Course Hero. "Northanger Abbey Study Guide." Course Hero. 29 June 2017. Web. 24 July 2021. <https://www.coursehero.com/lit/Northanger-Abbey/>.
Course Hero. (2017, June 29). Northanger Abbey Study Guide. In Course Hero. Retrieved July 24, 2021, from https://www.coursehero.com/lit/Northanger-Abbey/
(Course Hero, 2017)
Course Hero. "Northanger Abbey Study Guide." June 29, 2017. Accessed July 24, 2021. https://www.coursehero.com/lit/Northanger-Abbey/.
Course Hero, "Northanger Abbey Study Guide," June 29, 2017, accessed July 24, 2021, https://www.coursehero.com/lit/Northanger-Abbey/.
Course Hero Literature Instructor Russell Jaffe provides an in-depth summary and analysis of Chapter 25 from Jane Austen's novel Northanger Abbey.
Catherine Morland is embarrassed by her theories of General Tilney. She is further embarrassed that Henry Tilney knows, but she reports on time for dinner and is relieved to find Henry is still kind to her. She thinks about what led her to believe such an illogical thing, and she is glad the General does not know.
She continues to wonder that she has not heard from Isabella Thorpe, who had promised to write. Nine days after she arrived, she receives a letter, which Henry happily hands her. However, the letter is from James Morland, and it reveals that his engagement with Isabella has ended: she is now to wed Frederick Tilney.
Catherine is distraught for her brother. She cries through breakfast and continues to weep. When Eleanor and Henry speak to her to console her, they discover the reasons. The Tilney siblings engage in a very practical discussion, inquiring about Isabella's family and wealth. They conclude General Tilney would not allow such a match for his eldest son. Henry continues to talk to her, to ask her to examine her feelings, and ultimately, Catherine feels better for it.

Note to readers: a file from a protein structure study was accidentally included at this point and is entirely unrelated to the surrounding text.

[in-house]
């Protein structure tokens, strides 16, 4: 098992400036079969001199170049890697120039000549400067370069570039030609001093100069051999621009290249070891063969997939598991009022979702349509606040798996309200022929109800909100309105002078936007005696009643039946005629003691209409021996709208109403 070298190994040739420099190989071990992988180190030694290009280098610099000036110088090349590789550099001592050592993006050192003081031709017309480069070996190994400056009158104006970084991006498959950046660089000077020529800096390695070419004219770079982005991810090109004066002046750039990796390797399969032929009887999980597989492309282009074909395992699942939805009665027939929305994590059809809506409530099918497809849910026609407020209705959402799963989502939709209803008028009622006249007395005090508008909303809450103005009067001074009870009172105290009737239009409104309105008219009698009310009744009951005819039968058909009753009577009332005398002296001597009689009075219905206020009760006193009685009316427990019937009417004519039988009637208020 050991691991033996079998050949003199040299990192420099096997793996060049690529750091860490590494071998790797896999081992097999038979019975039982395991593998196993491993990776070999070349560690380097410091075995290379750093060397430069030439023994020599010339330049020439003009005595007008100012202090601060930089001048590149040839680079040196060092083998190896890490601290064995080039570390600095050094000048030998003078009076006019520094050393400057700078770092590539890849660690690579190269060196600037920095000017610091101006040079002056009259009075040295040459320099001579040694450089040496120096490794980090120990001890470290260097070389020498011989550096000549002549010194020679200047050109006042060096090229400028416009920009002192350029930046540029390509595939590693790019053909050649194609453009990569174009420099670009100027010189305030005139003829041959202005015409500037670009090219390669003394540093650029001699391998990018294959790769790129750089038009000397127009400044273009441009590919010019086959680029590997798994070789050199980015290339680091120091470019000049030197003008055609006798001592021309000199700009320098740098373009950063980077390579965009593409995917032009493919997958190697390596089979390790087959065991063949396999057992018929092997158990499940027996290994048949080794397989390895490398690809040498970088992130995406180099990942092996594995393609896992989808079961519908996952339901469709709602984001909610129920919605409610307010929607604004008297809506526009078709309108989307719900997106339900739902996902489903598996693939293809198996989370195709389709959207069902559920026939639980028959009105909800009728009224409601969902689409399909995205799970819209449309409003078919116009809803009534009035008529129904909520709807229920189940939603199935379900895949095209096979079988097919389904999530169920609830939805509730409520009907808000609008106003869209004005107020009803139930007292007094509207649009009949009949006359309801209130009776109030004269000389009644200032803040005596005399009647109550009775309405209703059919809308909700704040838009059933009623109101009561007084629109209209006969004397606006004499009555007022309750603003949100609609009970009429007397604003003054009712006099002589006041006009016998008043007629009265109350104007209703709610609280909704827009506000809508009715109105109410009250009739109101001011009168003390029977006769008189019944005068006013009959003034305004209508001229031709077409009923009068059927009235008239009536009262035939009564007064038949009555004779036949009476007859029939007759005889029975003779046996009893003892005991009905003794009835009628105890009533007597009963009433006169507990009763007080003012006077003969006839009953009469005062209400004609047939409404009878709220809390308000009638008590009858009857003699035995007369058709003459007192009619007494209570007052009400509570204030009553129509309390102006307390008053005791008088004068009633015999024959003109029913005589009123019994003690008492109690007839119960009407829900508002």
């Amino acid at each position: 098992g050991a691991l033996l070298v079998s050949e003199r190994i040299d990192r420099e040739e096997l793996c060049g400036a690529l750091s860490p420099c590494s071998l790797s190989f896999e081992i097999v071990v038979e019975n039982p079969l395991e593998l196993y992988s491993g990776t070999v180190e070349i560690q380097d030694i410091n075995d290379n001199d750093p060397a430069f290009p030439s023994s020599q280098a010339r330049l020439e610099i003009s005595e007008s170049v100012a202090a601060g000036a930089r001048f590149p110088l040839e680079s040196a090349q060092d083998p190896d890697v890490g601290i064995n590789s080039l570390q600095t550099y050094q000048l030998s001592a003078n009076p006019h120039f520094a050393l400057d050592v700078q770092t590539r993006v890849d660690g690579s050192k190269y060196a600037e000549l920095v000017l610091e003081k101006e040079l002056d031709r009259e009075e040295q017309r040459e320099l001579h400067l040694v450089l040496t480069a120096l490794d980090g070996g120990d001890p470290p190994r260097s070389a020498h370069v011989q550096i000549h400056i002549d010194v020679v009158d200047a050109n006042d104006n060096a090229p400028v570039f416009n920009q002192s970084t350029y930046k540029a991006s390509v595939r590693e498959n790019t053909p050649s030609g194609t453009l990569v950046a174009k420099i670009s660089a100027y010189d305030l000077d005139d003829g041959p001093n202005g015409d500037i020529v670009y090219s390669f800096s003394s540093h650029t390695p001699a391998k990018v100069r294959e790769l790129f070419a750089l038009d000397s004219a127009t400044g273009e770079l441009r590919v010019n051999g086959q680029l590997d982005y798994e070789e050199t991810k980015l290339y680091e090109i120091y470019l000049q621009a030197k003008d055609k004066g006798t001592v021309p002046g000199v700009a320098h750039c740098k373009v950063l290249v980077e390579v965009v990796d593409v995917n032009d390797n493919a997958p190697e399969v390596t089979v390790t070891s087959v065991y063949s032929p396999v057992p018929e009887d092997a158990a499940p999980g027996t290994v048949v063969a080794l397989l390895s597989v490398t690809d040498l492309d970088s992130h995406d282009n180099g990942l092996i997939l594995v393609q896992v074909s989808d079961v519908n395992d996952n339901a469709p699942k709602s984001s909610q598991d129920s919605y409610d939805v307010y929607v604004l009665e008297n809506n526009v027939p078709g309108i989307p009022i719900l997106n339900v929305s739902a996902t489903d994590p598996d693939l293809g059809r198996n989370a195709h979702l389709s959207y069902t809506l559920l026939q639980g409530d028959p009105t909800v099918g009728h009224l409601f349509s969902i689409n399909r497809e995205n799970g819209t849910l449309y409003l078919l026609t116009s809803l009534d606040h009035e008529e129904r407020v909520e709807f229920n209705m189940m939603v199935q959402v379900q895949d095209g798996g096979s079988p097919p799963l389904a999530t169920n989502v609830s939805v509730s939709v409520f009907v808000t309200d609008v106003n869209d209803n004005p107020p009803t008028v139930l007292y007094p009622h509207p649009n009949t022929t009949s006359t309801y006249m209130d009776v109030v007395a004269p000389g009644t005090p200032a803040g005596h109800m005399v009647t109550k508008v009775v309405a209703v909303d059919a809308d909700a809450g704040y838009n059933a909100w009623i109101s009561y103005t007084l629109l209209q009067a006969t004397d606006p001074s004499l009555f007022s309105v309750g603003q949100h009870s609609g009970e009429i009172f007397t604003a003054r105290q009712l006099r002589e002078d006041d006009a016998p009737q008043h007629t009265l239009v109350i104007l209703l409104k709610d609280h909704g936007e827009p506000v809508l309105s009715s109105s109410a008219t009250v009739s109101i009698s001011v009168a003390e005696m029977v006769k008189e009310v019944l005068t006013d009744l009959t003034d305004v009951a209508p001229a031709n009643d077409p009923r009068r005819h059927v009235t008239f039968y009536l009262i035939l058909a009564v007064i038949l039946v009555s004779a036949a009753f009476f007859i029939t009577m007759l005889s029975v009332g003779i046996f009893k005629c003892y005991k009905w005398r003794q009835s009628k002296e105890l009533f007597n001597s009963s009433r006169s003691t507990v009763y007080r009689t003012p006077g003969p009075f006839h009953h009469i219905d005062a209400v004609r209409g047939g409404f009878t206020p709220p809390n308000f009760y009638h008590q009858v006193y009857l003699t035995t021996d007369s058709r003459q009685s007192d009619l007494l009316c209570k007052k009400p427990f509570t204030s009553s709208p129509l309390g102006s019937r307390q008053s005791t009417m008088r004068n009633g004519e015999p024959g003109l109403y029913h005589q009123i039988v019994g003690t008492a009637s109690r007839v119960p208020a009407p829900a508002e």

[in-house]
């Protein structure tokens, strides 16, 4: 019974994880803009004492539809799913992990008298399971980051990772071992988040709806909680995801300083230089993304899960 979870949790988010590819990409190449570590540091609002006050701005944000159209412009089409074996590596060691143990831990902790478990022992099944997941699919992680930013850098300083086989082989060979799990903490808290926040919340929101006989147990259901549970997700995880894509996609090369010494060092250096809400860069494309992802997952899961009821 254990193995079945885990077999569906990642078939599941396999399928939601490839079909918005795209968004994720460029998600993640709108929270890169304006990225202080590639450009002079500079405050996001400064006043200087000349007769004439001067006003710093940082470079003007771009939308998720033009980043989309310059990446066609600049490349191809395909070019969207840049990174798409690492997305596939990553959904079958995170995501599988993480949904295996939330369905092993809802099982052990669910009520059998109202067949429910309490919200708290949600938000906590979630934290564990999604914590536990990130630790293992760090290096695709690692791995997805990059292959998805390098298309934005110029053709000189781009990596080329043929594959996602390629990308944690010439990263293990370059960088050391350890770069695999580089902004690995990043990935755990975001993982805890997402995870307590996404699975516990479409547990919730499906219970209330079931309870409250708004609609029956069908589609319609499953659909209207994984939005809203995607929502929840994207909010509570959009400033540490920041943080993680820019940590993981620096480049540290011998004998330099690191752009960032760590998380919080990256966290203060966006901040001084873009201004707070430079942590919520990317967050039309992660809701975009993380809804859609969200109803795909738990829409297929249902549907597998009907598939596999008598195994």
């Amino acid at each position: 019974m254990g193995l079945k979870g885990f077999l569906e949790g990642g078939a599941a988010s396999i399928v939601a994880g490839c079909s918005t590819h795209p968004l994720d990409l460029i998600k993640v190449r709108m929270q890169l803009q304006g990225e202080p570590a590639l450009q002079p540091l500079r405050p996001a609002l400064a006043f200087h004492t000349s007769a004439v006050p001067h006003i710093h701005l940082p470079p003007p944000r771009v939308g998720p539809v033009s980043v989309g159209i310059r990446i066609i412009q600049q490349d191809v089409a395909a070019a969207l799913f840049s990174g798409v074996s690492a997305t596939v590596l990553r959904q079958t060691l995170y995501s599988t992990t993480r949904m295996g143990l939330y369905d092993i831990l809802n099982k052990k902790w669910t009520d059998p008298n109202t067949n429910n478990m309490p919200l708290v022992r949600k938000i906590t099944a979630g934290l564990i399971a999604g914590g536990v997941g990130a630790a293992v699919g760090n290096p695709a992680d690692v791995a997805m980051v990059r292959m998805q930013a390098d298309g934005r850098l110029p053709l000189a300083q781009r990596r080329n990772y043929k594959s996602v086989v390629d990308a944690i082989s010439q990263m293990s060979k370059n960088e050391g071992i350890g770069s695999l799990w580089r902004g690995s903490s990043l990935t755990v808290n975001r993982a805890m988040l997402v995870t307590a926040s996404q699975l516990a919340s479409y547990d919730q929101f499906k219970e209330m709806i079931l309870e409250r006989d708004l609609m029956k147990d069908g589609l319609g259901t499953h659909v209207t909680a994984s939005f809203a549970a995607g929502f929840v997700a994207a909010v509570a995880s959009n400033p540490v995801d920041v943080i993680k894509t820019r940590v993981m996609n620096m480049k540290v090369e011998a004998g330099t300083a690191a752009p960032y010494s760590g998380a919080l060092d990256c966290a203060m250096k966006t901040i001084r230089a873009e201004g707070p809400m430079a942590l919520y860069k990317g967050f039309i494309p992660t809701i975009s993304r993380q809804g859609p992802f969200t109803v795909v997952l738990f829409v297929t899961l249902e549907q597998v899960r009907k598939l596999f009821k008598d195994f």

Catherine Morland's embarrassment lasts only briefly. Henry Tilney neither judges nor calls out her foolishness. The Gothic aspects that were played up in the last few chapters are discontinued as Catherine wonders why Isabella Thorpe has not written. While Catherine is undoubtedly pleased to be in Henry's company, it is noteworthy that her Gothic self-delusions were all-consuming when he was not with her. Now, too, she is addressing her thoughts toward Isabella and Bath. It is not unreasonable to infer that Catherine is suffering from some degree of boredom at the Tilney's house. After the nonstop activity of Bath, retreating to a country house would be less exciting. However, she is happier now that Henry is returned from his home, and her Gothic imaginings are stopped.
When her letter arrives with news of Bath from James Morland, Catherine's emotional outburst is again soothed by Henry. Much as he did when Catherine imagined the worst of General Tilney, Henry again asks her pointed questions to help her make sense of the news she has received. Catherine's inability to see the deceitful nature of Isabella's actions and words in Bath has shifted. This is due, in significant part, to Henry: he has been pointing details out to her, both in Bath and here.